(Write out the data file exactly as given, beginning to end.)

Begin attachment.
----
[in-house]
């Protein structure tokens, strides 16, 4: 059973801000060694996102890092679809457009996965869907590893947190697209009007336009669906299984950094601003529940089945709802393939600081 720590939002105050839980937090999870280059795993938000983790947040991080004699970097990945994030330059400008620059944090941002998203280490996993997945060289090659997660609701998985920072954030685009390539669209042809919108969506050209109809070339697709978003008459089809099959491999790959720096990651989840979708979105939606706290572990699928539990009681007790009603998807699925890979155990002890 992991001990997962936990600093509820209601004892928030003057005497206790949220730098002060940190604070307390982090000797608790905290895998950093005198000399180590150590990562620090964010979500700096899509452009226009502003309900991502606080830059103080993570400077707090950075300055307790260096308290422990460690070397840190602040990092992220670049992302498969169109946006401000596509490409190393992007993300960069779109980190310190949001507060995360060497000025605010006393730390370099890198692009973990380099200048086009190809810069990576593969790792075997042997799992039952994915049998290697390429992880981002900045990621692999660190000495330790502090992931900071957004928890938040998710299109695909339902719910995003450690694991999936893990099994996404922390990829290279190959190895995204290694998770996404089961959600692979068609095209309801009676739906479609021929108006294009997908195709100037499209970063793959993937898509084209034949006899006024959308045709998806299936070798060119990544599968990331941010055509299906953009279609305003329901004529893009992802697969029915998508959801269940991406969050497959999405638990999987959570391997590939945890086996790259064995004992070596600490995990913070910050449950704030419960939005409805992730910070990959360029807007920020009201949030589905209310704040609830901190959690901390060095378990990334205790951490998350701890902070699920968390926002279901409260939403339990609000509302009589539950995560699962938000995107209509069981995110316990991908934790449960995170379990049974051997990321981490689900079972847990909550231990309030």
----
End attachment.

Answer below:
[in-house]
């Protein structure tokens, strides 16, 4: 059973801000060694996102890092679809457009996965869907590893947190697209009007336009669906299984950094601003529940089945709802393939600081 720590939002105050839980937090999870280059795993938000983790947040991080004699970097990945994030330059400008620059944090941002998203280490996993997945060289090659997660609701998985920072954030685009390539669209042809919108969506050209109809070339697709978003008459089809099959491999790959720096990651989840979708979105939606706290572990699928539990009681007790009603998807699925890979155990002890 992991001990997962936990600093509820209601004892928030003057005497206790949220730098002060940190604070307390982090000797608790905290895998950093005198000399180590150590990562620090964010979500700096899509452009226009502003309900991502606080830059103080993570400077707090950075300055307790260096308290422990460690070397840190602040990092992220670049992302498969169109946006401000596509490409190393992007993300960069779109980190310190949001507060995360060497000025605010006393730390370099890198692009973990380099200048086009190809810069990576593969790792075997042997799992039952994915049998290697390429992880981002900045990621692999660190000495330790502090992931900071957004928890938040998710299109695909339902719910995003450690694991999936893990099994996404922390990829290279190959190895995204290694998770996404089961959600692979068609095209309801009676739906479609021929108006294009997908195709100037499209970063793959993937898509084209034949006899006024959308045709998806299936070798060119990544599968990331941010055509299906953009279609305003329901004529893009992802697969029915998508959801269940991406969050497959999405638990999987959570391997590939945890086996790259064995004992070596600490995990913070910050449950704030419960939005409805992730910070990959360029807007920020009201949030589905209310704040609830901190959690901390060095378990990334205790951490998350701890902070699920968390926002279901409260939403339990609000509302009589539950995560699962938000995107209509069981995110316990991908934790449960995170379990049974051997990321981490689900079972847990909550231990309030």